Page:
More examples of working with a collection of trend lines are retrieving all MultiCharts .NET trend lines and removing all trend lines from the chart. Instead of using a line’s ID property we can also select a specific trend line.

Summary

The DrwTrendLine.Create() method draws a trend line and returns a reference to the line created. With that reference assigned to an ITrendLineObject, the line’s properties and methods are accessible through that variable. A line’s ID property returns the unique numerical ID of a line. This integer starts at 1 and is incremented with 1 for every new line drawn. The IDs of trend lines that are removed are reused when new drawings are made. So the most recent trend line doesn’t need to have the highest ID value.

Complete MultiCharts .NET indicator example

using System;
using System.Drawing;
using System.Linq;
using PowerLanguage.Function;

namespace PowerLanguage.Indicator
{
    [SameAsSymbol(true), UpdateOnEveryTick(false)]
    public class Example_TrendLineID : IndicatorObject
    {
        public Example_TrendLineID(object _ctx) : base(_ctx) { }

        protected override void CalcBar()
        {
            if (Bars.FullSymbolData.Current == (Bars.FullSymbolData.Count - 2))
            {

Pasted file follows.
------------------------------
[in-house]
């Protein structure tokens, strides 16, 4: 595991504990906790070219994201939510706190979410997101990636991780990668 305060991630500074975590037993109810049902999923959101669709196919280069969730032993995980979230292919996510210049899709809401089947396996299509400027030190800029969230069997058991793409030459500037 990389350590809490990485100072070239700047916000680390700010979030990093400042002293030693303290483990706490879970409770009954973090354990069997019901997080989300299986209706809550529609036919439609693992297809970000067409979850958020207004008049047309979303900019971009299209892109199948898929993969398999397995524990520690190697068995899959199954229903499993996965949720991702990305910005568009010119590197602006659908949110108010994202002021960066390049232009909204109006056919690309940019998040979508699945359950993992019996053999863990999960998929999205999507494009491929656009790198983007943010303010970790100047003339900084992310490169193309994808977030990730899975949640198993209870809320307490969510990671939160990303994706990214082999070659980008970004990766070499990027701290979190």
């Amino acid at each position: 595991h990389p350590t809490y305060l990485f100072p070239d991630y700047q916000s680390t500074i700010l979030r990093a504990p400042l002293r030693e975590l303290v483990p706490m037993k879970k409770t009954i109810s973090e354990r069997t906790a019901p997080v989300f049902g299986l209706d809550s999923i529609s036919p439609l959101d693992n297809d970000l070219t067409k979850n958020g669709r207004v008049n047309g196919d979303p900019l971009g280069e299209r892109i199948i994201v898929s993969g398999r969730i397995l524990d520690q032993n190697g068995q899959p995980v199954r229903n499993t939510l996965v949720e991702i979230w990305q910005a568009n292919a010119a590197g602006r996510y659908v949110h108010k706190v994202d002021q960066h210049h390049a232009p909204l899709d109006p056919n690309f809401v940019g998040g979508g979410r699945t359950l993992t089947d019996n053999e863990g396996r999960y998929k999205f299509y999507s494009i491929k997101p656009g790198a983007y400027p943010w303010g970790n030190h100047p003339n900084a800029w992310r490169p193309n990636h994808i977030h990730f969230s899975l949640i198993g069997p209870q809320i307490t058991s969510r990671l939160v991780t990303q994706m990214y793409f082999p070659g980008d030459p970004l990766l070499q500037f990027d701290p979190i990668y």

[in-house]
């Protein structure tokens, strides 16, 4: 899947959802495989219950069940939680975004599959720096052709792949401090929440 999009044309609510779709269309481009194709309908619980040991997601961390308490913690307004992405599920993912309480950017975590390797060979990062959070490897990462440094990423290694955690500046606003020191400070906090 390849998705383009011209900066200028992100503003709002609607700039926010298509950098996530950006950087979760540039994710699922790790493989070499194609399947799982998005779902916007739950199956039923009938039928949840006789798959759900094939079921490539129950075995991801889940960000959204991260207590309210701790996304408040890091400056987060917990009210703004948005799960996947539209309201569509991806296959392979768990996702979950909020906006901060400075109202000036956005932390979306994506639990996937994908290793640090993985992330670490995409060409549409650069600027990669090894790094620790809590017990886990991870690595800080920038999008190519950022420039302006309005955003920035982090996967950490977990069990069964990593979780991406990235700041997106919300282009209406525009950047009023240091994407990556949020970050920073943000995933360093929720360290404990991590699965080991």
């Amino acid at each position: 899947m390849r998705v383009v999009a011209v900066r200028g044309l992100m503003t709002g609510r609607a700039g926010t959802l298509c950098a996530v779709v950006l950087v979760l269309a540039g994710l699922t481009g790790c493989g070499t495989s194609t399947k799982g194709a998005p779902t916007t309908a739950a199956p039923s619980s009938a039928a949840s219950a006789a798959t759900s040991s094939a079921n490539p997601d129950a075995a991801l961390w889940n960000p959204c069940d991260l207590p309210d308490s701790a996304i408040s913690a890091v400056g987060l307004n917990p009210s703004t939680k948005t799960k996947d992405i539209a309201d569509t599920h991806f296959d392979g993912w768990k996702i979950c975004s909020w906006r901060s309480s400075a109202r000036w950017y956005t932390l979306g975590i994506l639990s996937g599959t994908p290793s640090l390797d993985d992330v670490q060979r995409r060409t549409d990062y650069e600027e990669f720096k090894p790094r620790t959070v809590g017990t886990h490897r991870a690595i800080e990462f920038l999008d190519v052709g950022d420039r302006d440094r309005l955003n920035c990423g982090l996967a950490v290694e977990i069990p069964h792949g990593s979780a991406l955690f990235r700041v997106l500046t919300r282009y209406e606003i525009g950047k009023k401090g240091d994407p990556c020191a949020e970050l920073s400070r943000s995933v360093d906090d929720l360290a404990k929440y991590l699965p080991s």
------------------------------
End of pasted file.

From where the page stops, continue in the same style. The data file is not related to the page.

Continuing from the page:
// First, draw a couple of trend lines
                for (int i = 10; i <= 100; i += 10)
                {
                    ChartPoint begin = new ChartPoint(
                        Bars.FullSymbolData.Time[i],
                        Bars.FullSymbolData.Close[i]);

                    ChartPoint end = new ChartPoint(
                        Bars.Time[0], Bars.Close[0]);

                    ITrendLineObject trendLine =
                        DrwTrendLine.Create(begin, end);

                    trendLine.Size  = 1;
                    trendLine.Color = Color.RoyalBlue;
                }

                // Now change the 3rd, 5th, and 7th trend line
                foreach (ITrendLineObject line in
                    DrwTrendLine.GetTrendLineObjects(EDrawingSource.CurrentTech))
                {
                    if (line.ID == 3)
                    {
                        line.Size  = 5;
                        line.Color = Color.Red;
                    }
                    else if (line.ID == 5)
                    {
                        line.Size  = 3;
                        line.Color = Color.Black;
                    }
                    else if (line.ID == 7)
                    {
                        line.Size  = 3;
                        line.Style = ETLStyle.ToolDashed;
                        line.Color = Color.LimeGreen;
                    }
                }
            }
        }
    }
}

References

Dorman, S. (2010). Sams Teach Yourself Visual C# 2010 in 24 Hours. Indianapolis, IN: Sams/Pearson Education.

Henry MultiCharts (2015, April 29). TL_new, TL_delete, TL_lock – forum discussion. Retrieved on May 18, 2015, from http://www.multicharts.com/discussion/viewtopic.php?f=1&t=48459#p115296

MultiCharts (2014). MultiCharts .NET Programming Guide (version 1.1). Retrieved from http://www.multicharts.com/downloads/MultiCharts.NET-ProgrammingGuide-v1.1.pdf

MultiCharts Wiki (2012, February 13). TL_New_s. Retrieved on May 18, 2015, from http://www.multicharts.com/trading-software/index.php/TL_New_s

PowerLanguage .NET Help (n.d.). Retrieved on November 18, 2014, from http://www.multicharts.com/downloads/PowerLanguage.NET.chm

Sharp, J. (2013). Microsoft Visual C# 2013 Step by Step. Microsoft Press.